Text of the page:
The Effects of COVID-19 on Solar EPCs and Off-Takers, and How the Stimulus Bill Can Help

With the novel coronavirus threatening industries of all types around the globe, the solar industry in the United States has faced some challenges. As Abigail Ross Hopper, president of the Solar Energy Industries Association(SEIA), recently stated, “It’s really across the board a pretty significant crisis in the solar industry in addition to a significant crisis in the overall economy.”.

While it is still far too early to tell how greatly the solar industry will be affected, many EPCs and Off-Takers are facing drastic changes to how they do business, or even their ability to operate, period. In this article we will go into further depth on some of the issues being faced, and how the government’s reaction may affect the future of the solar industry.

EPCs and Installers

One of the first issues faced by EPCs after the onset of COVID-19 in China was a disruption in supply chains since most vital solar panel equipment is manufactured in Asian countries hit earliest by the pandemic. While China itself is the primary source for most solar panel manufacturing, other countries such as South Korea, Singapore, Vietnam, Malaysia, and Thailand were all impacted by the coronavirus outbreak as well, causing delays to many projects in the U.S.

The secondary problem caused by these supply chain delays is the issue that many current projects rely on a “safe harbor” provision which retains the 30-percent investment tax credit for projects that began in 2019, so long as materials are received within 105 days. That tax credit will drop to 20 percent in the case that supplies are shipped after the 105-day limit, which could cause a cascading effect on state incentives or tax treatment for these projects.

While it is still possible that the newly drafted legislature could provide an exemption for these unfortunate projects, there are no guarantees currently as industries across the board plead with congress for assistance.

Social isolation measures have caused a tertiary problem of labor shortages in heavily affected states, as construction may need to be delayed on certain projects, especially residential installations during the lock-down period.

Off-Takers and COVID-19

Many C&I, non-profit, government and religious off-takers have been heavily affected by quarantine measures, as non-profits and religious institutions struggle to continue fundraising efforts and schools and other non-essential businesses have been forced to either close or go fully remote.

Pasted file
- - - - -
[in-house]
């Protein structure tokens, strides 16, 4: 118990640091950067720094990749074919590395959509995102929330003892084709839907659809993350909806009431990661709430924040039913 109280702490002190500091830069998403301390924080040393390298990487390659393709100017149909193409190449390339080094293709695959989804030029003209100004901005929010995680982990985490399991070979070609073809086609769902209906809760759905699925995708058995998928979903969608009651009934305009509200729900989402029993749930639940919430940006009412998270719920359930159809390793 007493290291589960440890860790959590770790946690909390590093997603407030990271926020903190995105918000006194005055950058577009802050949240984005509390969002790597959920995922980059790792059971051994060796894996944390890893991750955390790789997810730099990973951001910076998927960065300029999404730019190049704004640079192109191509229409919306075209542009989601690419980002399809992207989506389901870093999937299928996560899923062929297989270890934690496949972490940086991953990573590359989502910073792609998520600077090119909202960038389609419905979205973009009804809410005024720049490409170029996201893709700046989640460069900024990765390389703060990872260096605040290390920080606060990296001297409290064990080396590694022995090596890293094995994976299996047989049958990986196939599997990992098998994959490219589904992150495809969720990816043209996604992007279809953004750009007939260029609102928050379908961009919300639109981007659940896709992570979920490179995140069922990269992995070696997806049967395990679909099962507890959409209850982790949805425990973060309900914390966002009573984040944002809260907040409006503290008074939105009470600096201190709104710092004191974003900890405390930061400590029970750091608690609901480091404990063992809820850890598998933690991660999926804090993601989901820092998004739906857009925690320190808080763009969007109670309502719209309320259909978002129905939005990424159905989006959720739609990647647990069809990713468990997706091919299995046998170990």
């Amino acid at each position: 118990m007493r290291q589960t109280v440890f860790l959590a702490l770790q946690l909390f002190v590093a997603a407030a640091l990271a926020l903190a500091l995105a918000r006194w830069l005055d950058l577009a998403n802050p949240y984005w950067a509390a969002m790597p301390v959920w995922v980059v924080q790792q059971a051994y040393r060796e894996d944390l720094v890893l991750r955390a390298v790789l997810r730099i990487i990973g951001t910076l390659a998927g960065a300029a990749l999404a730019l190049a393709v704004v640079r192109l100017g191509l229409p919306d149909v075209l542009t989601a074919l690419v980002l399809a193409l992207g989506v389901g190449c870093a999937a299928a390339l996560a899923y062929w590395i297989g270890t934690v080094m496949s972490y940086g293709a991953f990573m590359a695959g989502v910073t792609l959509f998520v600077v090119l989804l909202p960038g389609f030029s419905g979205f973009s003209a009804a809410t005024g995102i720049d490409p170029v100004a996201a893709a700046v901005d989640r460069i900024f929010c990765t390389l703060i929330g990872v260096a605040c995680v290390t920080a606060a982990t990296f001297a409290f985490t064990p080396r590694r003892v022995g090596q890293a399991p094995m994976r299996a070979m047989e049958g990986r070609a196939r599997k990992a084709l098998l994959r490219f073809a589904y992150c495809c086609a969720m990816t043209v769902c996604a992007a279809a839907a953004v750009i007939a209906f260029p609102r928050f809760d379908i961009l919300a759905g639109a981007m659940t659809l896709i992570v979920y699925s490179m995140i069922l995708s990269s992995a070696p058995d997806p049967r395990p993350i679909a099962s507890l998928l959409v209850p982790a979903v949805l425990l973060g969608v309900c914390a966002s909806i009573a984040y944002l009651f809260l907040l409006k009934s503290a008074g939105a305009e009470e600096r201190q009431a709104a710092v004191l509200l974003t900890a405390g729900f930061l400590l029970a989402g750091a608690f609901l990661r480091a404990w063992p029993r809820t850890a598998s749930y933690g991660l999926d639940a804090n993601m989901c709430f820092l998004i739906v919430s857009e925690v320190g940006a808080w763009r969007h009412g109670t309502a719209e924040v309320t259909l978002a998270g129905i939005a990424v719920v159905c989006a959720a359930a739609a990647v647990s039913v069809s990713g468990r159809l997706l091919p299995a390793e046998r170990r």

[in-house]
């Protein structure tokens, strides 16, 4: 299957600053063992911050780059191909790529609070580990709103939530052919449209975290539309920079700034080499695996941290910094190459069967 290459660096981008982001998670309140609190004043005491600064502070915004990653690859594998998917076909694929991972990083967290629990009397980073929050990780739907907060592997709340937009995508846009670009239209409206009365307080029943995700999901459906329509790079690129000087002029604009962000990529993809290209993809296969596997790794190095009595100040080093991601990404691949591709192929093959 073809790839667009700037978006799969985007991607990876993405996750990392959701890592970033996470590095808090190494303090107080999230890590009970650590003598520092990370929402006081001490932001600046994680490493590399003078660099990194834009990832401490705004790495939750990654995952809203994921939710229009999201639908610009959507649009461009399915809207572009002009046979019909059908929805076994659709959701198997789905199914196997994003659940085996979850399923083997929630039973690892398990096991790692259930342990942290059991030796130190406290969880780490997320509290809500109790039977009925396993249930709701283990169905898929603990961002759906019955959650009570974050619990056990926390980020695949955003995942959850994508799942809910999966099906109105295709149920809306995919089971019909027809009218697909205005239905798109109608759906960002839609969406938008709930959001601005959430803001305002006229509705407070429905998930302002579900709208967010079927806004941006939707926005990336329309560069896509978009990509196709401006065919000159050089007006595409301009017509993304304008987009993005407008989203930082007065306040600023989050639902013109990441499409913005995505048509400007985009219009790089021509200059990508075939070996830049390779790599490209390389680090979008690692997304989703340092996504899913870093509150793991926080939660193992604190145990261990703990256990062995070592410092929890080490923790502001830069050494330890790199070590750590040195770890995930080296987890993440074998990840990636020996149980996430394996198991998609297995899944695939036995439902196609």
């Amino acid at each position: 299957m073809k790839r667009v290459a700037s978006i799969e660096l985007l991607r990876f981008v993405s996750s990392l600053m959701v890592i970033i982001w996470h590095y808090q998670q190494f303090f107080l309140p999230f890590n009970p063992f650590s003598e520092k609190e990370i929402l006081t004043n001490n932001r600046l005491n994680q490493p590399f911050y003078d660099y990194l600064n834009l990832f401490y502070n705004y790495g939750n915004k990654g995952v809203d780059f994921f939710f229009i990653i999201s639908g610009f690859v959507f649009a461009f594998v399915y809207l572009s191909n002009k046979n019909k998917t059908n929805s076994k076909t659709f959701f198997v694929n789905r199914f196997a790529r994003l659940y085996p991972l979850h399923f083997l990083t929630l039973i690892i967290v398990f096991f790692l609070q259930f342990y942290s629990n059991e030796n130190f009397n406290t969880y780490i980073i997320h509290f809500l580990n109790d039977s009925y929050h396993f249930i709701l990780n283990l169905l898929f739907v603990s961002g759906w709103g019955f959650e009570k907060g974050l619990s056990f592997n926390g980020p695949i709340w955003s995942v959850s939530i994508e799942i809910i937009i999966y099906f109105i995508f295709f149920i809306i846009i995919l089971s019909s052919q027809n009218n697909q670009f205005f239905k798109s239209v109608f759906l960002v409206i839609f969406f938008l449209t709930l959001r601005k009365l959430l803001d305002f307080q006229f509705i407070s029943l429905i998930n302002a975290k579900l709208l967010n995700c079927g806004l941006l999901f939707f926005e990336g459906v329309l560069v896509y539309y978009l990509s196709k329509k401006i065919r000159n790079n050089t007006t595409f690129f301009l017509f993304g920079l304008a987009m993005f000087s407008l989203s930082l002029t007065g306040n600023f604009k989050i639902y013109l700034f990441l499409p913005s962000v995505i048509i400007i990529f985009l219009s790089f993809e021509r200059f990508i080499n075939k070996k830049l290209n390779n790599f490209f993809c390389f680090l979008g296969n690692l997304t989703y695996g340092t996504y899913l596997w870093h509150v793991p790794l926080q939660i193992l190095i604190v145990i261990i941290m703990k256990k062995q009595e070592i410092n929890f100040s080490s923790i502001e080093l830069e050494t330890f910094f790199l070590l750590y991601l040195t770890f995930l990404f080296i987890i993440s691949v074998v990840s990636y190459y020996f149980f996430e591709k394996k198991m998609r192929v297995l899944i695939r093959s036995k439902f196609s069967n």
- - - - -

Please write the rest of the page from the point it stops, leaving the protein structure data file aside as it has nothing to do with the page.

On a brighter note, some off-takers are seeing this crisis as a strong confirmation of the benefits of solar energy, as hospitals especially are pulling more power than ever due to increased patient numbers and the addition of power-hungry machinery such as ventilators.

How the Stimulus Package Can Help Struggling Off-Takers and EPCs

Unfortunately, the final $2 trillion COVID-19 stimulus package did not include any solar tax credit extensions despite some efforts to include them. This will likely not be the final piece of legislation passed to help ease economic hardship caused by the shelter-in-place orders, however, meaning industry hopefuls could still see targeted aid for the solar industry in the future.

In the meantime, long-term unemployment insurance, business loans and other inclusions to the bill may help families and small businesses struggling under the lock-down and could help EPCs and off-takers stay afloat until they are able to resume regular operations.
The following are some key sections from the stimulus bill that could aid small businesses and non-profits:

  • Nonprofits and businesses with fewer than 500 employees can be eligible for a Small Business Administration loan of up to $10 million. Expedited loans of up to $1 million will also be available to nonprofits. This money must be used for payroll, including paid and sick leave.
  • Businesses and nonprofits may be eligible to have their loan forgiven and turned into a grant provided their employees are kept on payroll from February 15 to June 30.
  • Nonprofits that have experienced a drop of at least 50 percent in revenue in the first quarter of 2020 compared to 2019 may be eligible for a payroll tax credit of up to $5000 per employee on their payroll. This credit will be available every quarter until revenue surpasses 80 percent of that quarter in 2019.
  • Creditworthiness requirements for SBA applicants will be waived for applicants, including nonprofits, with an additional $10 billion added to the Economic Injury Disaster Loans SBA program.

While these provisions are far from a perfect solution, hopefully, they can buy time for further legislation to continue supporting struggling businesses and nonprofits during this time.

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